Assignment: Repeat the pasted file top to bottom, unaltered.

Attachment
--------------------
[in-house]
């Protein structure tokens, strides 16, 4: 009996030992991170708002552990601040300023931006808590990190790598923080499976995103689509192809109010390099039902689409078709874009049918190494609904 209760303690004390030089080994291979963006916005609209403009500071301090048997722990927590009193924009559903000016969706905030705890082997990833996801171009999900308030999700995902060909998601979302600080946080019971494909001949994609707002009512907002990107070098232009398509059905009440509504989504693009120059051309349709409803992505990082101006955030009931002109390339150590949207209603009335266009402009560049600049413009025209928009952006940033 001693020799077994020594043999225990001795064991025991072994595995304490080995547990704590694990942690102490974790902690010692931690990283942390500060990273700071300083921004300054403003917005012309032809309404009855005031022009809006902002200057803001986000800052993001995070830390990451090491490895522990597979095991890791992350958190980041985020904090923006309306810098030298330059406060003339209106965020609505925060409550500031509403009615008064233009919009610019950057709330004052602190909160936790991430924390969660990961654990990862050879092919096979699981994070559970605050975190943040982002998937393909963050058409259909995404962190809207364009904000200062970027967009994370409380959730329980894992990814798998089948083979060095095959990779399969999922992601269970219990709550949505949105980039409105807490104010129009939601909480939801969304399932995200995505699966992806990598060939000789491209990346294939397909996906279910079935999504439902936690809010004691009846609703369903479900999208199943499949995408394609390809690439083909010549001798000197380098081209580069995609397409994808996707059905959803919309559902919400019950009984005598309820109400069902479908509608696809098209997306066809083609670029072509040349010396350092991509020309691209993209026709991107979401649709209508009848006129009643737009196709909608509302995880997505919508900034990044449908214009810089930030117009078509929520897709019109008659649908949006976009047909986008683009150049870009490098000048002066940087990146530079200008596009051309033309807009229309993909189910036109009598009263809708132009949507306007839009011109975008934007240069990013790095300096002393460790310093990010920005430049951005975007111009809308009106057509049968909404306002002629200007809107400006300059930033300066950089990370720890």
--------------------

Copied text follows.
[in-house]
């Protein structure tokens, strides 16, 4: 009996030992991170708002552990601040300023931006808590990190790598923080499976995103689509192809109010390099039902689409078709874009049918190494609904 209760303690004390030089080994291979963006916005609209403009500071301090048997722990927590009193924009559903000016969706905030705890082997990833996801171009999900308030999700995902060909998601979302600080946080019971494909001949994609707002009512907002990107070098232009398509059905009440509504989504693009120059051309349709409803992505990082101006955030009931002109390339150590949207209603009335266009402009560049600049413009025209928009952006940033 001693020799077994020594043999225990001795064991025991072994595995304490080995547990704590694990942690102490974790902690010692931690990283942390500060990273700071300083921004300054403003917005012309032809309404009855005031022009809006902002200057803001986000800052993001995070830390990451090491490895522990597979095991890791992350958190980041985020904090923006309306810098030298330059406060003339209106965020609505925060409550500031509403009615008064233009919009610019950057709330004052602190909160936790991430924390969660990961654990990862050879092919096979699981994070559970605050975190943040982002998937393909963050058409259909995404962190809207364009904000200062970027967009994370409380959730329980894992990814798998089948083979060095095959990779399969999922992601269970219990709550949505949105980039409105807490104010129009939601909480939801969304399932995200995505699966992806990598060939000789491209990346294939397909996906279910079935999504439902936690809010004691009846609703369903479900999208199943499949995408394609390809690439083909010549001798000197380098081209580069995609397409994808996707059905959803919309559902919400019950009984005598309820109400069902479908509608696809098209997306066809083609670029072509040349010396350092991509020309691209993209026709991107979401649709209508009848006129009643737009196709909608509302995880997505919508900034990044449908214009810089930030117009078509929520897709019109008659649908949006976009047909986008683009150049870009490098000048002066940087990146530079200008596009051309033309807009229309993909189910036109009598009263809708132009949507306007839009011109975008934007240069990013790095300096002393460790310093990010920005430049951005975007111009809308009106057509049968909404306002002629200007809107400006300059930033300066950089990370720890």